This is Miro Satan. Darcy Regier once said “with young players there’s a window of opportunity, especially ones with skill. You don’t know if you’ll be able to help them find the switch in time before the window closes. Some make it, some don’t … some just squeeze through and that’s the game we all play”.  The Oilers grew impatient with him and sent him away, and Satan’s window flew open in Buffalo and he laid waste to NHL goalies for a decade.

Satan is just one of the headliners of this 5-year period for rookies in Oiler history. Mostly due to Glen Sather’s trades, Edmonton had some outstanding youngsters graduating to the NHL.



  • David Oliver 44, 16-14-30
  • Todd Marchant 45, 13-14-27
  • Roman Oksiuta 26, 11-2-13

During this era (it probably started with the Bo Mironov trade) Glen Sather would often trade for prospects as opposed to draft picks. Whether he began to distrust his scouting staff we don’t know, but it certainly is fact that Slats dealt his famous NHLers for hot prospects a lot 91-95.

Todd Marchant might be the best of the bunch, an outstanding 2-way center and a player who had tremendous staying power. His speed meant he was effective on offense and defense; although he missed plenty of breakaways, he was music at an enormous point in Oiler history.


Marchant came over from NYC for Craig MacTavish and both teams got what they wanted: a Stanley for the big apple and an extremely useful player for the Oilers, young and miles of track ahead of him.

David Oliver enjoyed a brief career as a scoring star but was lost on waivers to the Rangers in his third NHL season. Oksiuta was acquired from the Rangers (hey, I’m not making this up, after the Messier trade there was a plane leaving every five minutes) for Kevin Lowe and was sent away to Vancouver before the end of his rookie season.



  • Miro Satan 62, 18-17-35
  • Ryan Smyth 48, 2-9-11
  • Brett Hauer 29, 4-2-6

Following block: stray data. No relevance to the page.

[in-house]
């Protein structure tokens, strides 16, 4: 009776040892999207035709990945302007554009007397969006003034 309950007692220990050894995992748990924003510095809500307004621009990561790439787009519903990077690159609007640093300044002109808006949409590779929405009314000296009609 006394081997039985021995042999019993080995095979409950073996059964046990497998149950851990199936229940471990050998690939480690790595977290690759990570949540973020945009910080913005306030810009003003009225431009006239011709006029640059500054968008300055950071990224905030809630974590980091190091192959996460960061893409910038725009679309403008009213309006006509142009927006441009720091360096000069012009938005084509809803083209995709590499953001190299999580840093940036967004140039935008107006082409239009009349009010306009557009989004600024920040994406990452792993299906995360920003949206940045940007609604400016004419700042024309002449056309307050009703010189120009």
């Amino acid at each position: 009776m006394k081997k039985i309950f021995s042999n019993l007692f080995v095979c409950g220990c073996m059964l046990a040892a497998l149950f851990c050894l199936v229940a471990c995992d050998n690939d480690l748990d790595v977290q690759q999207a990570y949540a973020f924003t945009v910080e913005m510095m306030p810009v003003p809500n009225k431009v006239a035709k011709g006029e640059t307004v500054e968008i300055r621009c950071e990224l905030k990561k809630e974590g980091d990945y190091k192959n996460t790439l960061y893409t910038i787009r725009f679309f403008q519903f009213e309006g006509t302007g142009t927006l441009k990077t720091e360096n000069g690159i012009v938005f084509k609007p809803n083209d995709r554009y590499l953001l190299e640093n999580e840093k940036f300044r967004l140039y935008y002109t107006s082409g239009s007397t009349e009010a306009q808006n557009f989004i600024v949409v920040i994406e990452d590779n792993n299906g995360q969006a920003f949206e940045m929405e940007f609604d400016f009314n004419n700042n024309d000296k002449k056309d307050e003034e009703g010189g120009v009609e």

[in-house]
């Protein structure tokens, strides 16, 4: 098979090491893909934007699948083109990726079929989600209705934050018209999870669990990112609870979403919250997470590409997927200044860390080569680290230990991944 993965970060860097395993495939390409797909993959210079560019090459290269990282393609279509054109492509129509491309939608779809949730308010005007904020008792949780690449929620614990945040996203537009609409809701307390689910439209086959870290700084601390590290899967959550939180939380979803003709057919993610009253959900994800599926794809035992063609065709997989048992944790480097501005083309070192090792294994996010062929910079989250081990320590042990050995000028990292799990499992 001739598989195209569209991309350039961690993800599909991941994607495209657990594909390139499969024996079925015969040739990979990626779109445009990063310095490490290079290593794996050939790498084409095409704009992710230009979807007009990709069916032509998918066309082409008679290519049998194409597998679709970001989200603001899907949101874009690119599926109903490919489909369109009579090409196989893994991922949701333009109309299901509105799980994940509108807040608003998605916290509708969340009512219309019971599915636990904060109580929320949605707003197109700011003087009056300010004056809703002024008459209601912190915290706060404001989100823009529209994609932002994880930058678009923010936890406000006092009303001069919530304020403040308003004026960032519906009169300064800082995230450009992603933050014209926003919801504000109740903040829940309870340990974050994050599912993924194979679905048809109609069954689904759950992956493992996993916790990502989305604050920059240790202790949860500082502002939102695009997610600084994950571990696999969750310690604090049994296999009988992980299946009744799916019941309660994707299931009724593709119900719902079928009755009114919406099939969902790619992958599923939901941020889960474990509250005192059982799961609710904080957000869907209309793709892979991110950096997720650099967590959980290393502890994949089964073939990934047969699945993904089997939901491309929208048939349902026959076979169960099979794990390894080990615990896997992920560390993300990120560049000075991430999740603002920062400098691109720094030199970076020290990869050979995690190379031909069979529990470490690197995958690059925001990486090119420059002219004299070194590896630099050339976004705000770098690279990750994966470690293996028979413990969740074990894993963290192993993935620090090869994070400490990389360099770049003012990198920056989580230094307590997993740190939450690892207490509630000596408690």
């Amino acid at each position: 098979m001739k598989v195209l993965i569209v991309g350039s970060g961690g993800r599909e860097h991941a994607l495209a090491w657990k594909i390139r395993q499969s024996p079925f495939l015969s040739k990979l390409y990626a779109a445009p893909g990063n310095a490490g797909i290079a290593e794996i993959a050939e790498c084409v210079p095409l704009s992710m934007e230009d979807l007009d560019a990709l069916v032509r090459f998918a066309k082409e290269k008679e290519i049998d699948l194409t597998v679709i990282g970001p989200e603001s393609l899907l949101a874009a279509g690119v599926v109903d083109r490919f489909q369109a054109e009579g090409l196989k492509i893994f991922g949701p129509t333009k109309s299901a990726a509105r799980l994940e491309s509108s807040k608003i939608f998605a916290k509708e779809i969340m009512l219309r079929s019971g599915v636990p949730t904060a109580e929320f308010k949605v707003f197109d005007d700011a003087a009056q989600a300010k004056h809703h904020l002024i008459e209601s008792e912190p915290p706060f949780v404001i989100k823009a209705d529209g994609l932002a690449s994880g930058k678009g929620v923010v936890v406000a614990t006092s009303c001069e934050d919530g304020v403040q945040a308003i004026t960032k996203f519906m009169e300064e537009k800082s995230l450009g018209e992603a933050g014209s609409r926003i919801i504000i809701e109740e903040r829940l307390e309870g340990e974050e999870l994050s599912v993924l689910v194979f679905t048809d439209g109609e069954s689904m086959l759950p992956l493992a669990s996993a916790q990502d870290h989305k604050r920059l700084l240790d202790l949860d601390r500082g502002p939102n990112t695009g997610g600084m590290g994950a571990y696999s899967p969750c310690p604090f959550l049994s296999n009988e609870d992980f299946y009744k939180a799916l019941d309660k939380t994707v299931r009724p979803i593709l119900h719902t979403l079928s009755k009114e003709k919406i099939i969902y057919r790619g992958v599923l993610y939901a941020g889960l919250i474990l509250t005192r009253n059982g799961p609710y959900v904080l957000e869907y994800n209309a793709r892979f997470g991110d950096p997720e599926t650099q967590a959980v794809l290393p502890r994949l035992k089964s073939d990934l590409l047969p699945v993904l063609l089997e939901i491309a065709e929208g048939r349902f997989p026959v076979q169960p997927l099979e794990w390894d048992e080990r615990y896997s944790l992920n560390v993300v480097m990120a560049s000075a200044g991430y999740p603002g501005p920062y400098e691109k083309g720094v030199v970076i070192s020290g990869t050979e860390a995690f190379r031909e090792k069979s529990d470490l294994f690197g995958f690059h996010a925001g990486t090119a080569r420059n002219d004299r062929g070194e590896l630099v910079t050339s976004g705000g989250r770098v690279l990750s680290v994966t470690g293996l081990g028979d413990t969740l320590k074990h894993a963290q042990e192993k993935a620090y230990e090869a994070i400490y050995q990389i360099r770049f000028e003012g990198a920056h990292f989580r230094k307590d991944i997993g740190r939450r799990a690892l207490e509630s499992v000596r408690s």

• Tyler Wright 23, 1-0-1
  • Joacquin Gage 16, 3.77 .871

It was painfully obvious to all but Ron Low that Miro Satan was going to have a quality NHL career. How can I say this? Well, he scored 24 goals in 25 AHL games at age 20, an amazing feat. Then he popped 18 goals in his NHL debut, but the Oilers had other options and he was sent away in one of the truly horrible deals under Glen Sather’s watch.

Ryan Smyth has come to represent all that is right in Oiler Nation. Smyth’s trade created an enormous chasm between many fans and the Oilers management, a difference of opinion that continues until this day.

Hauer had an interesting debut but never did catch on, pretty much the same for Gage. Tyler Wright took a lot of time–he was 26 when it happened–but did establish himself as an NHL player.



  • Mike Grier 79, 15-17-32
  • Rem Murray 82, 11-20-31
  • Mats Lindgren 69, 11-14-25
  • Dan McGillis 73, 6-16-22
  • Greg DeVries 37, 0-4-4

This may not seem like a lot, but holy hell Mike Grier was a fine 2-way winger over a long period of time. Rem Murray didn’t have a lot of pedigree but played well in whatever role was available and carved out a fine career too. Mats Lindgren impressed enough in his time with the Oilers to earn them Tommy Salo from the Island,

Dan McGillis came over from Detroit for Kirk Maltby and Sather sent him to Philly for Janne Niinimaa and he had a solid career before the lockout season. Greg DeVries was signed as a free agent out of junior and had a long, productive career. This was one of the fine seasons for the Oilers in regard to rookies.



  • Scott Fraser 29, 12-11-23
  • Boyd Devereaux 38, 1-4-5
  • Joe Hulbig 17, 2-2-4

Oilers got Fraser for a load of hay, he scored 12 goals in a quick hurry and then signed with the Rangers (who else) as quick as you please. Devereaux was a high draft pick, had some promise as a checker but a Dallas Drake hit changed the course of his career. Joe Hulbig got a cup of coffee and a little more in 97-98.



  • Tom Poti 73, 5-16-21
  • Sean Brown 51, 0-7-7
  • Georges Laraque 39, 3-2-5
  • Craig Millar 24, 0-2-2

Tom Poti was an interesting player. He had all kinds of offensive ability but was not an overly physical player. He could certainly pass the puck with aplomb and has (so far) lasted over 800 NHL games, but injuries may have ended his time in the NHL. Sean Brown was an Oiler fan favorite: tough as nails, good size and willing to fight all comers. He’s still around the city, I interviewed him for Nation Radio and he’s a stand up guy.

Georges Laraque is one of the most famous post-Stanley Oilers, a big man with a heart of gold and apparently very little ability to read a speedometer. Craig Millar was partial payment for Miro Satan.



During this 5 year period Glen Sather was gambling that Barry Fraser’s high picks (Arnott, Bonsignore, Smyth, Devereaux) would merge with his aggressive acquisition plan (Mironov, Marchant, Grier and young NHLers like Weight & Joseph) and for a time it worked well.

The rookies 94-99 were an impressive lot.


The best Oilers of this 5-year period:

  • GOAL: Joacquin Gage